by Lachlan Markay
The runoff is a gold mine for politicians. And now that they can run Facebook ads in Georgia, they’re rushing for it
Sen. Ted Cruz (R-TX) needs your help to keep the U.S. Senate in Republican hands. So blared a handful of Facebook ads that Cruz’s campaign committee purchased this month. But none of them were actually raising money for the Republican candidates in Georgia. Instead, every penny donated went directly to… Cruz.
The Cruz campaign bought 15 separate ads on Facebook over the past two weeks, each featuring a video of the senator dramatically hyping the need to hold two U.S. Senate seats in Georgia runoff contests.
“Gun-grabbing, tax hikes, open borders, and stacking the Supreme Court. That’s the radical Democrat agenda if they win the Georgia Senate elections,” Cruz declared.
He asked for $5 contributions to his new “Keep Georgia Red fund.” But Facebook users who clicked through to the online donation page—and read the fine print at the bottom—would see that the actual beneficiary was Cruz’s own campaign committee, not Sens. Kelly Loeffler or David Perdue, the two Republicans running for re-election in Georgia.
Cruz is just one of a number of elected officials of both parties using the competitive—and extremely expensive—Georgia runoff contests to raise money for themselves. Increasingly, those officials are doing so on Facebook, where a political ad ban instituted in late October was lifted this month, but only for ads in Georgia.
That’s led to a rash of Facebook ads invoking the Senate contests in the state on behalf of out-of-state political candidates. On some occasions, the ads don’t even mention the runoff contests, but are targeted at users in Georgia in an effort to exploit Facebook’s state-specific political advertising policy.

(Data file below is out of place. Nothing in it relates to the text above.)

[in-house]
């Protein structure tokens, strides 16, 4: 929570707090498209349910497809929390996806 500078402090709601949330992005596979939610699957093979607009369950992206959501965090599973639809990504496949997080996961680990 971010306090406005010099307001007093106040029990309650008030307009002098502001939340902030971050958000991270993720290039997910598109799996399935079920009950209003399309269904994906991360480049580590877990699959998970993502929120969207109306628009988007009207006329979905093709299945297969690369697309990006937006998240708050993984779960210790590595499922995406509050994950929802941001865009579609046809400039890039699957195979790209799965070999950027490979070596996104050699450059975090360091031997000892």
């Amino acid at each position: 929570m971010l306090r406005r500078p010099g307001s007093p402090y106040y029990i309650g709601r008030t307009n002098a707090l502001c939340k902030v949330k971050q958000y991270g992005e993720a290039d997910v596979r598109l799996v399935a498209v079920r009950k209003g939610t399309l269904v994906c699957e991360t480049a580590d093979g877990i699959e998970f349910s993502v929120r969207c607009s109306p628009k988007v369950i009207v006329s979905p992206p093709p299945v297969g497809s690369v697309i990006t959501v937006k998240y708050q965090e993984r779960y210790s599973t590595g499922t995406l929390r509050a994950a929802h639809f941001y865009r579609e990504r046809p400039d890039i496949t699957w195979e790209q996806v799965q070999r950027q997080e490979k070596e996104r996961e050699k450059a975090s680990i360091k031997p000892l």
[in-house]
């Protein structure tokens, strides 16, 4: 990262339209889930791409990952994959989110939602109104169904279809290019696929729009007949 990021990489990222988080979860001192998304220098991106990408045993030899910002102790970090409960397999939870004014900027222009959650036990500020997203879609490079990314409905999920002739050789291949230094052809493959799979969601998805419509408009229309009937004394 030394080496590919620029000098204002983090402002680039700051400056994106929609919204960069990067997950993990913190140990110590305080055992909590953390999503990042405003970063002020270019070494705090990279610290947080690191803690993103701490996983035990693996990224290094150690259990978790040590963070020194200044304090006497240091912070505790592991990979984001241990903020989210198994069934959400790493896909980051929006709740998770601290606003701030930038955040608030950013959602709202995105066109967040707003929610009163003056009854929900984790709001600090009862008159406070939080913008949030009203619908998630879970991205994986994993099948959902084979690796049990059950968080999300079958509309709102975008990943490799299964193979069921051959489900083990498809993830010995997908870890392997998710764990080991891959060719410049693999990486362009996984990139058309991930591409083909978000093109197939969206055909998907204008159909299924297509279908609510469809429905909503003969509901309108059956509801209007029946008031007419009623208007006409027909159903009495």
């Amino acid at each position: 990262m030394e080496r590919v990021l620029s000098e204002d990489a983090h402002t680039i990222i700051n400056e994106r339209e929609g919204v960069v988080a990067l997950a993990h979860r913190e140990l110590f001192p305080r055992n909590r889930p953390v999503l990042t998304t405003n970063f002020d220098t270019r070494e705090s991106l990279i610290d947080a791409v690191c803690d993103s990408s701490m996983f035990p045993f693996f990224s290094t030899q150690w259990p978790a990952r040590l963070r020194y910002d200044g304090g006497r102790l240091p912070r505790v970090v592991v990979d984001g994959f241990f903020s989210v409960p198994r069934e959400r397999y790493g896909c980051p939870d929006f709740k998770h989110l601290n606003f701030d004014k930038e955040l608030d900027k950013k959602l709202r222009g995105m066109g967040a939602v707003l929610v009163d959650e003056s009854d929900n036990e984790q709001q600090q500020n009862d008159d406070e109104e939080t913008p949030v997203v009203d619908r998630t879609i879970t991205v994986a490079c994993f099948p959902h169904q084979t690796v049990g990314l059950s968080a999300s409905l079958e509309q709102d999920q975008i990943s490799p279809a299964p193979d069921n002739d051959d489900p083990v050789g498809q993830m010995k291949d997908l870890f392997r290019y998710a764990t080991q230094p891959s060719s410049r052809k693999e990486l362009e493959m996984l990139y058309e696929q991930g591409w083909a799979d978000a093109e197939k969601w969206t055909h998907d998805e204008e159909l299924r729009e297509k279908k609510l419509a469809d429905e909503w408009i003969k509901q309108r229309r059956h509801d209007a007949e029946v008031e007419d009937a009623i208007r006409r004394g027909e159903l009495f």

Facebook did not respond to questions about that apparent loophole. But the efforts by Cruz and others illustrates the difficulties the company has had in crafting a political ad policy that isn’t criticized as either too restrictive or too easy to exploit.
The social-media giant’s advertising ban, designed to limit misinformation related to the presidential election outcome, temporarily shut down a mammoth political fundraising tool around and after the election. When the company eased the ban this month for ads in Georgia, campaigns jumped at the chance to get back into the Facebook advertising game. Last month, the National Republican Senatorial Committee encouraged its members to use grassroots donor enthusiasm surrounding the runoffs to help build their own fundraising programs.
Senate Majority Leader Mitch McConnell has led the way for his caucus. His campaign has been sending some text messages and running Georgia-focused Google ads linking to a page on the GOP fundraising platform WinRed that says donations will benefit McConnell’s own campaign committee.
According to a source familiar with the arrangement, McConnell’s Georgia-focused fundraising efforts have actually served to cover the cost of using his massive email and text messaging lists to solicit donations that are split between the senator and the two Republican Senate candidates in Georgia. A McConnell spokesperson said that his post-Election Day fundraising efforts, subsidized by his direct Georgia-focused fundraising, have brought in more than $3.4 million for Loeffler and Perdue.
These split fundraising efforts are a key mechanism to boost grassroots financial support for Senate candidates in Georgia, according to guidance published by WinRed. Some members of Congress have taken advantage of that strategy. Reps. Cathy McMorris Rogers (R-WA) and Ashley Hinson (R-IA), for instance, have both purchased Facebook ads this month linking to donation pages that split the proceeds evenly between their own campaign committees and those of Perdue and Loeffler.